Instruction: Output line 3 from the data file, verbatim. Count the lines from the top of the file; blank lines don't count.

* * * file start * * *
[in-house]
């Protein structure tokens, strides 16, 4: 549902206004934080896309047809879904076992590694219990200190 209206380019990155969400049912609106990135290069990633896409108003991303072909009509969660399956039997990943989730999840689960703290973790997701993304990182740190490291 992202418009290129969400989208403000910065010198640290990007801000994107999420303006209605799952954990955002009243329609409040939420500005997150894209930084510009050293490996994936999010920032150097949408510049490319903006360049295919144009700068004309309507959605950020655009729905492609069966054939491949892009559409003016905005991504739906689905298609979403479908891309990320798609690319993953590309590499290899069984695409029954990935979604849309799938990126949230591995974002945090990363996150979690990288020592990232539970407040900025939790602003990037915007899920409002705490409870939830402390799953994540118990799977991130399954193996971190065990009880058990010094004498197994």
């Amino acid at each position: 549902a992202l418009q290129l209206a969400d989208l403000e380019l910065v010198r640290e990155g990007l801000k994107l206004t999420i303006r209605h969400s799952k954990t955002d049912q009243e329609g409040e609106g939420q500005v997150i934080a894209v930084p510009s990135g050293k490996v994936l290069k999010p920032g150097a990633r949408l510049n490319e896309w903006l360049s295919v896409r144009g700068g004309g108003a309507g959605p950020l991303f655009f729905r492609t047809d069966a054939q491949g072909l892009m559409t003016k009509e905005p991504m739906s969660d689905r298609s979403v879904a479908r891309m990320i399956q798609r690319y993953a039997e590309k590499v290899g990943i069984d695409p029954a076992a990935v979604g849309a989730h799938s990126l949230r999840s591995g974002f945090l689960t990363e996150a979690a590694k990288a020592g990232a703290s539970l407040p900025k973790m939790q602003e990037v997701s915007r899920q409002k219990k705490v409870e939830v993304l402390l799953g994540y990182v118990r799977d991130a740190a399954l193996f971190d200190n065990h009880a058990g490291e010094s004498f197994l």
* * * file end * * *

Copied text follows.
């Amino acid at each position: 549902a992202l418009q290129l209206a969400d989208l403000e380019l910065v010198r640290e990155g990007l801000k994107l206004t999420i303006r209605h969400s799952k954990t955002d049912q009243e329609g409040e609106g939420q500005v997150i934080a894209v930084p510009s990135g050293k490996v994936l290069k999010p920032g150097a990633r949408l510049n490319e896309w903006l360049s295919v896409r144009g700068g004309g108003a309507g959605p950020l991303f655009f729905r492609t047809d069966a054939q491949g072909l892009m559409t003016k009509e905005p991504m739906s969660d689905r298609s979403v879904a479908r891309m990320i399956q798609r690319y993953a039997e590309k590499v290899g990943i069984d695409p029954a076992a990935v979604g849309a989730h799938s990126l949230r999840s591995g974002f945090l689960t990363e996150a979690a590694k990288a020592g990232a703290s539970l407040p900025k973790m939790q602003e990037v997701s915007r899920q409002k219990k705490v409870e939830v993304l402390l799953g994540y990182v118990r799977d991130a740190a399954l193996f971190d200190n065990h009880a058990g490291e010094s004498f197994l």